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DJ Cuppy drops the first single off her debut album and talks billionaire problems, turning music into business and hosting Apple Music’s Africa Radio Now

According to Forbes, as of the 18th of March, 2020, there are 2095 billionaires worldwide. 

Heiress to Nigerian oil mogul, Femi Otedola’s billion dollar family fortune, and the biggest female DJ in Africa, Florence Otedola — more famously known by her stage moniker, DJ Cuppy — sits in front of me, top to toe in her signature pastel pink, an ear-to-ear-wide smile playing across her friendly face, and I wouldn’t guess her wealth or fame if you gave me a thousand tries. 

I wonder what childhood must be like for a billionaire heiress, and she takes me back to Lagos, Nigeria. “I was born in 1992, a very interesting time for Nigeria in general,” she starts, “I was born, interestingly enough, into a political family, ‘cause my granddad was governor of the state at the time, so I definitely have memories of me being a bit of a golden child,” she giggles and regresses to daddy’s little princess.

The family celebrated her birth with an incredibly extravagant party, and from that moment forward, all eyes, as well as expectations of grandeur, were on her. “I don’t wanna say that people were surveilling me but people definitely had eyes on me. And so when you grow up feeling like there’s a telescope, you learn to be a certain way: to be well-behaved, to dress well, to brush my hair, to be pretty like a girl, be polite,” she explains. 

“But there was the fun side of it, you know, I was quite a social child, from a very young age I liked creativity, I was always in art class, I was always in dance class, I did ballet, I was in drumming class,” she elaborates. 

As if someone flicked a switch, her smile vanishes and her tone intensifies as she relives a more challenging memory, “And then after my childhood days, my parents made a sudden change and decided to move me to the UK at 13 years old. Having lived in Nigeria for most of my life it was a big change for me, to go from the tropics of Africa to cold England.”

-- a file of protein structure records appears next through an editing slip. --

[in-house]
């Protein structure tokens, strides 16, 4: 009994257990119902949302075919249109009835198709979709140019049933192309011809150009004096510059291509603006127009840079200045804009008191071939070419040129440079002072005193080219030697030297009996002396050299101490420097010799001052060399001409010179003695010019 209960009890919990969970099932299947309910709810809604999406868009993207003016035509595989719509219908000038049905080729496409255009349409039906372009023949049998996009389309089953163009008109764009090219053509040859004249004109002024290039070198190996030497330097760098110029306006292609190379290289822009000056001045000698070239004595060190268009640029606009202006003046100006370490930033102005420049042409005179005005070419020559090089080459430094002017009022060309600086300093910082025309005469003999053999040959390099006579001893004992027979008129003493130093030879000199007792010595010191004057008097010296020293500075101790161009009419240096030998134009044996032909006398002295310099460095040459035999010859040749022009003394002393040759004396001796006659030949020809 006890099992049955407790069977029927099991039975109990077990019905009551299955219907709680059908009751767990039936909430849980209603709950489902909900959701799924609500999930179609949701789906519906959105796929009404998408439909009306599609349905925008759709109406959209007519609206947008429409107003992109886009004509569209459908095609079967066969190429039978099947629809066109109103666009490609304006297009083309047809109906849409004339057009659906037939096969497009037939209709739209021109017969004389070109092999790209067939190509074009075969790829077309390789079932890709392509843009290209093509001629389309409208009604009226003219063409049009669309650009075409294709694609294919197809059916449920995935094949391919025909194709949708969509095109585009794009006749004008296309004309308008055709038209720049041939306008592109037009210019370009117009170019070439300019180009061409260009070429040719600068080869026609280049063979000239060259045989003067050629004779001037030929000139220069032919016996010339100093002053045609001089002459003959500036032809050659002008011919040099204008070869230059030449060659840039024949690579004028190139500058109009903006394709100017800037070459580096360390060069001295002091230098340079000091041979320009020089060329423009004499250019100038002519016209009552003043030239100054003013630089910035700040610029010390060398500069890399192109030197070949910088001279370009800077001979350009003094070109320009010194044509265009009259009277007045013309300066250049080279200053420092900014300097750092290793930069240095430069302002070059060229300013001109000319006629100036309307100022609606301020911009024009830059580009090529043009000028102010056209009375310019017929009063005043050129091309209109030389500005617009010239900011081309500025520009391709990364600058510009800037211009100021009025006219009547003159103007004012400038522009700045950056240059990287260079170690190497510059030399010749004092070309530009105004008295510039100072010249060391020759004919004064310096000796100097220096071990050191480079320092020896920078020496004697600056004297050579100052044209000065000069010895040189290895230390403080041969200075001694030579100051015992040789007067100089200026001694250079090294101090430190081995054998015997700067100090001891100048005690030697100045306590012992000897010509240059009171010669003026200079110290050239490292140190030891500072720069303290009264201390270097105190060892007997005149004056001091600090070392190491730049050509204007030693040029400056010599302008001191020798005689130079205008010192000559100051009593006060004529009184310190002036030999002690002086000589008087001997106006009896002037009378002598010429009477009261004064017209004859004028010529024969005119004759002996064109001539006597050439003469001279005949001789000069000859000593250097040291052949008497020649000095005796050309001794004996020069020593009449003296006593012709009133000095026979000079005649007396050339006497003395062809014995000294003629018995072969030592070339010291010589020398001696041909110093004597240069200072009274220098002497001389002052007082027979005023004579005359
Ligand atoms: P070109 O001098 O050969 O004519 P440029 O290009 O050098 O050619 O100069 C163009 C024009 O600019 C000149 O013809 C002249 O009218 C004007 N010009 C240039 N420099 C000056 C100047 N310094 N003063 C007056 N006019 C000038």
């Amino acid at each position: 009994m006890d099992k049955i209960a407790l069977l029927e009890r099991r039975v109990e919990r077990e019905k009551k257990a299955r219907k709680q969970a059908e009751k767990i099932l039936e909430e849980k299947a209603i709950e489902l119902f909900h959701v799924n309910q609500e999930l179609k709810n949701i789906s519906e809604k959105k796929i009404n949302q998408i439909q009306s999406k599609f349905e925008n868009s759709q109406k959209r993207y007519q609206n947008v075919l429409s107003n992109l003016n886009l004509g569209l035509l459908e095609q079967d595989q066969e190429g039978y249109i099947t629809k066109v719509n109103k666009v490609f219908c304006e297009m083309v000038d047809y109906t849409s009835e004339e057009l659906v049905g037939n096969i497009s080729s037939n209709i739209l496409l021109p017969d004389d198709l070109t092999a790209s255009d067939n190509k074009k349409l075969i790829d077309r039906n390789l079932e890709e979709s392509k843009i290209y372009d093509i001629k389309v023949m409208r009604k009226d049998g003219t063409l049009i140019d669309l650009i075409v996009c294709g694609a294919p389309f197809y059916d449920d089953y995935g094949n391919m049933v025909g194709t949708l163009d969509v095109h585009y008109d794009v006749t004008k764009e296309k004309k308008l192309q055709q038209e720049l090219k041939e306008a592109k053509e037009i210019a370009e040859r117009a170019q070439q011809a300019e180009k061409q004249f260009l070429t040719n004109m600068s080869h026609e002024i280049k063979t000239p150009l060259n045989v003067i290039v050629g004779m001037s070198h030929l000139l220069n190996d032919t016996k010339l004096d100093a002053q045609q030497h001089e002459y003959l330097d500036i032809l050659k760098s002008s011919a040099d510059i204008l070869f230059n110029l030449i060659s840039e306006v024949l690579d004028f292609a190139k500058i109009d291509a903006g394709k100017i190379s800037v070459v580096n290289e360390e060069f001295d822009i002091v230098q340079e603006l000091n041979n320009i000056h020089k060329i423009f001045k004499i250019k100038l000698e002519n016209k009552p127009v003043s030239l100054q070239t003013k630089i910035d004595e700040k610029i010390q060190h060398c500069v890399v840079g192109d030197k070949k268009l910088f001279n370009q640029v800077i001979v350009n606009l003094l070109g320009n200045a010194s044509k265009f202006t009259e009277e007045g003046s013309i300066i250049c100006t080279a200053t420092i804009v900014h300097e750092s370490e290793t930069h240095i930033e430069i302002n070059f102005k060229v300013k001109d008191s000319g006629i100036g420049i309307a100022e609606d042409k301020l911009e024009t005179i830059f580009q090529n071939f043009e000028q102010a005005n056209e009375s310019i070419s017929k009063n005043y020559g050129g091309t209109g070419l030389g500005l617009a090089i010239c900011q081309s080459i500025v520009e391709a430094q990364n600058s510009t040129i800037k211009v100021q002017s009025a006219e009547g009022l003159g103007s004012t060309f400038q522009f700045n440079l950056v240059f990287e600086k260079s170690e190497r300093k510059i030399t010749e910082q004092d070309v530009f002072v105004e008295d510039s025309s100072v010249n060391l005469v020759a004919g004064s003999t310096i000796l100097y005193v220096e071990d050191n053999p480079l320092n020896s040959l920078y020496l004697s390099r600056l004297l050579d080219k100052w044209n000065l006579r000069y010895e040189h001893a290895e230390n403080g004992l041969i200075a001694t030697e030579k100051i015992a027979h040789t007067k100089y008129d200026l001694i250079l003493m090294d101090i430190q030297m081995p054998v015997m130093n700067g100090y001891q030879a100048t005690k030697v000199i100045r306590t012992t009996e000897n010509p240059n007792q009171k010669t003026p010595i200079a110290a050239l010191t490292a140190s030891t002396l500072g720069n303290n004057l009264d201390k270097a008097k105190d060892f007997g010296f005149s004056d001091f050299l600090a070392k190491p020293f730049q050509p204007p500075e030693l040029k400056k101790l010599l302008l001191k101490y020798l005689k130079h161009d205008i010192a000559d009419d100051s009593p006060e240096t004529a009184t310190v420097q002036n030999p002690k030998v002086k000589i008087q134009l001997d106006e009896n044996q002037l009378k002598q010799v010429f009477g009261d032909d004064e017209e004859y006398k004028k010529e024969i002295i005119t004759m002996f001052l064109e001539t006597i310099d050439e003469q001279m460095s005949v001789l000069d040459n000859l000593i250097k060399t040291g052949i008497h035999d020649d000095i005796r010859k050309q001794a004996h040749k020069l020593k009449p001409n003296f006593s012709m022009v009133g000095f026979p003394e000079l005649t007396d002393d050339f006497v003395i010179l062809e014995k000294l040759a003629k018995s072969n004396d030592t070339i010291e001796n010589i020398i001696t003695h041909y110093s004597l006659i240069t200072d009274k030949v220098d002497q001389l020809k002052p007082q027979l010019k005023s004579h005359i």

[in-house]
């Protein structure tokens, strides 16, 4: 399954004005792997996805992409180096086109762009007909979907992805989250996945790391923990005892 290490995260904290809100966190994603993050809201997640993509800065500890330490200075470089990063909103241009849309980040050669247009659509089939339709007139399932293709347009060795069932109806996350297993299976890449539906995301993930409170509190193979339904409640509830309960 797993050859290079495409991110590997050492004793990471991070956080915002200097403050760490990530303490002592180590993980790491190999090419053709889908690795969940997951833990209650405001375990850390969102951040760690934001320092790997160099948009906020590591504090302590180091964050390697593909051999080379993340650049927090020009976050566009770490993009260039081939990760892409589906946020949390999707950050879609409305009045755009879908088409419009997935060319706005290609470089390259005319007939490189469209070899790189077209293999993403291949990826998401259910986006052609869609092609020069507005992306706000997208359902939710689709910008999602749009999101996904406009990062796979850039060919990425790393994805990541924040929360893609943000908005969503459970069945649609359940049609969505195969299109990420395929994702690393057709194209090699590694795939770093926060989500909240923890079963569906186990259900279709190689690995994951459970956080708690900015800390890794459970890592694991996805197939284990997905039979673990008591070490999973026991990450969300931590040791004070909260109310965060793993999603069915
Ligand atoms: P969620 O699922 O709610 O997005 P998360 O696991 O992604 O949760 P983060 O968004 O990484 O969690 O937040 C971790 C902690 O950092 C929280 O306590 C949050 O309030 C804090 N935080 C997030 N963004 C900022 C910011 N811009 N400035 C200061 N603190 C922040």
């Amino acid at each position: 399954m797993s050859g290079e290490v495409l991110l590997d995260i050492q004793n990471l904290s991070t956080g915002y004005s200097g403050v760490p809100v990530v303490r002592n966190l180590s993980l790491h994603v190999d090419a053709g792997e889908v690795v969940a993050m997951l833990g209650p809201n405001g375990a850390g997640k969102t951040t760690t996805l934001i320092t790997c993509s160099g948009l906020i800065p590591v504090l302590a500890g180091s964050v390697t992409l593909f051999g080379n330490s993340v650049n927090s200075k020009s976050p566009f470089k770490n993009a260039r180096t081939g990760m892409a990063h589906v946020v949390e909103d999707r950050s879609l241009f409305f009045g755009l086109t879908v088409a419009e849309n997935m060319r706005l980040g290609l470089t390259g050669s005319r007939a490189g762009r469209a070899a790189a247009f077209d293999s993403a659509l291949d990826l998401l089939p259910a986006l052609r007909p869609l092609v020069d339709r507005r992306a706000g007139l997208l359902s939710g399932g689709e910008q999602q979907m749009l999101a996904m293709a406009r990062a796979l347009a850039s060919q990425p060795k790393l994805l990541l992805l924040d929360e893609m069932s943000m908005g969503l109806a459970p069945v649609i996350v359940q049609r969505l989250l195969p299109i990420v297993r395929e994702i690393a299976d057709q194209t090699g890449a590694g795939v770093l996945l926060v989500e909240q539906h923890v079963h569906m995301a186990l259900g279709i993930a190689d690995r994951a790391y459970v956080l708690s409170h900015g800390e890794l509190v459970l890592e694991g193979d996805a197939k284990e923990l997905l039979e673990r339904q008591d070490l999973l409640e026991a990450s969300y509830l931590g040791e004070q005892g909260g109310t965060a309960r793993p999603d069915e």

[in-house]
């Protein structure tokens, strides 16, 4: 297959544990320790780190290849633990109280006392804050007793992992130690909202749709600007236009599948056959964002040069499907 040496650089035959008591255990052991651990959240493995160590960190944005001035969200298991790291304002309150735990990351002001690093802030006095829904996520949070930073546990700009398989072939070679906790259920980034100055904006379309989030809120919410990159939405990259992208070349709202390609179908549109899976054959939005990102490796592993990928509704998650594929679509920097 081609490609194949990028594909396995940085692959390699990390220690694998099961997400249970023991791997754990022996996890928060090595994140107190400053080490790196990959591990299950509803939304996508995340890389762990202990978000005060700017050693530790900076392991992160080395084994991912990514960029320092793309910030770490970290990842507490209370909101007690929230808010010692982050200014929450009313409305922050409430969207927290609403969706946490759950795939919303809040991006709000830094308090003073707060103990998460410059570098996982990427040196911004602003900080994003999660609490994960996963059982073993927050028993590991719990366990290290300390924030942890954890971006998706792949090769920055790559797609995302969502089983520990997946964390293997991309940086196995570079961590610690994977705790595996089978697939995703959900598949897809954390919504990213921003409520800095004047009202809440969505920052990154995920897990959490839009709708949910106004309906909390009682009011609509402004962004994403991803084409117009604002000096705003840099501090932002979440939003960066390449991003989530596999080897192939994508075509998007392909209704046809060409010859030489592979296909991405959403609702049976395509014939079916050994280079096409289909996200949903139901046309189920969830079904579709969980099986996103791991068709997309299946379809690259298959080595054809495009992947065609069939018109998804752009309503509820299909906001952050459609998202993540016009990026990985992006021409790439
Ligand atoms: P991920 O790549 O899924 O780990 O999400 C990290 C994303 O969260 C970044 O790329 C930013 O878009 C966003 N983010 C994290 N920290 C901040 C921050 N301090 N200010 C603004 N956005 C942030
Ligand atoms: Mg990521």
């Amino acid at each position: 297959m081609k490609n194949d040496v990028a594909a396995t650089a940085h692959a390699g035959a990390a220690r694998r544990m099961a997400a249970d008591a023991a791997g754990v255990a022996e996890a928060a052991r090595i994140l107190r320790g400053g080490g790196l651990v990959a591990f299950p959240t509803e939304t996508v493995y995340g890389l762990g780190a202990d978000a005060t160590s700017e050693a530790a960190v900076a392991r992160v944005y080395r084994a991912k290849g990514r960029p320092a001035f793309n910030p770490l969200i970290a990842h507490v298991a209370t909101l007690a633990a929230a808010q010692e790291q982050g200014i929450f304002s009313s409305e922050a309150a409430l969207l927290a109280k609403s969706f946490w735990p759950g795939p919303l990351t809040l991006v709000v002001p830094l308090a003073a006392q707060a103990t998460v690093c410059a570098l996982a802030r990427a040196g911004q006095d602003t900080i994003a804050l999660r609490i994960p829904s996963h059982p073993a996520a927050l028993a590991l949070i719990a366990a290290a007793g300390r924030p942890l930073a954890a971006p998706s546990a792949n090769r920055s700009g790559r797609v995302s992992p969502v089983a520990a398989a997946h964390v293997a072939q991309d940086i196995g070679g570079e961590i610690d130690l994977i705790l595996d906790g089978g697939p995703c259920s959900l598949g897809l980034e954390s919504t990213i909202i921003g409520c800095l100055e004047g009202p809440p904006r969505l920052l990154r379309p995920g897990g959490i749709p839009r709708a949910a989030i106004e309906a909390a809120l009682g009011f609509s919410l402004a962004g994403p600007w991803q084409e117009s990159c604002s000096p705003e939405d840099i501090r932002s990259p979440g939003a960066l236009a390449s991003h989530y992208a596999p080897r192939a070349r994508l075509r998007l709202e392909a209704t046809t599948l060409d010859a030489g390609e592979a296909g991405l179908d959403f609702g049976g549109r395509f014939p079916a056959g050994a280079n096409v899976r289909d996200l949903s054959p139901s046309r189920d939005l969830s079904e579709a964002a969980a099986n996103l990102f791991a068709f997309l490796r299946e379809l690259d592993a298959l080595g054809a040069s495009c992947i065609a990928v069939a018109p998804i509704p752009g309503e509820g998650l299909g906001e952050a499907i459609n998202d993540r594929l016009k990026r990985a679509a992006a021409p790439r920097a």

During this time, her relationship with music became so much more pertinent. “Music was honestly my escape, the only thing that made me feel like, for three minutes, I was home, and that’s how I realised how powerful music was. That’s how I fell in love with it, and that’s my early experience with music, guiding me, this teenager who felt homesick, guiding me and helping me through that time, it’s just me and my music.”  

Cuppy started DJing at the age of 16, while she was still in London, but the scene wasn’t ready for African sounds. To please the audience and keep her club residencies, she would play music she felt didn’t really speak to who she was, and it wasn’t until after she’d moved to New York to do her Masters in Music Business that she discovered herself and, with it, her sound. 

“What I love about Americans is that they are unapologetically them. I fell in love with hip hop. I forced myself to become a better DJ because the level that those guys operate on is pretty high, so I just felt like America really changed me and made me love being black, and it made me love who I was as an individual,” she explains. 

While doing her Masters, Cuppy interned at Roc Nation, Jay-Z’s entertainment conglomerate, an environment that really helped her understand that music could be profitable and that she could create commercial opportunities through it, starting her own label, Red Velvet Music Group, shortly after. 

A decade in music has seen Cuppy perform all across the world from the MTV Base Africa awards in Durban to Tatler & Christie’s Art Ball in London, her president’s inauguration to Oil Baron’s Charity in Dubai, but one of her proudest and most recent achievements was being named the host of Apple Music’s Africa Radio Now show. 

“I’m so excited, Apple Music is so important as far as an organization worldwide and for them to ask me to be the forefront and to be the face and the curator for their Africa Now Radio is phenomenal,” she shakes her head in disbelief. “A lot of people are like, ‘Wow, Apple Music are doing so much in Africa’ and I’m thinking, ‘It’s about time!’ It’s called Africa Now, but Africa’s time is now and forever. And I’m glad that Apple shares my vision, you know, it’s not about putting Africa on, it’s about making people aware of what we’ve been on. We’ve been doing it, we’ve been having it,”she reasons. 

Two weeks ago, DJ Cuppy dropped “Jollof on the Jet”, the first single of her upcoming debut album, Original Copy, so we bring things back to her music. “It’s all about feel-good vibes. I want people for two minutes, thirty seconds to just escape and feel those tropical exotic vibes and go to their happy place,” she says emphatically.

“Part of it is about being unapologetically African. I made this record when I was travelling between DJ shows and I always insist I have to have my Nigerian food. I was literally like, ‘Oh, I’m on a private jet, I’m eating Jollof rice — Jollof on the jet. And we laugh but it’s my song and it’s doing so well — over a million streams in less than two weeks kind of well — and I’m so proud of it.” 

I ask her to drop me a hint about her upcoming album, and she concludes, “I’m excited but I’m nervous at the same time but honestly I’m so proud of it because it’s something I’ve wanted to do for a long time – 12 tracks, 14 collaborations. You take my African roots as a young girl from Nigeria, you take the influence from London, you take the influence from New York and you get Original Copy.” 
“I’m gonna be myself unapologetically and I believe that we were born into this world as originals, so we should never die as a copy.”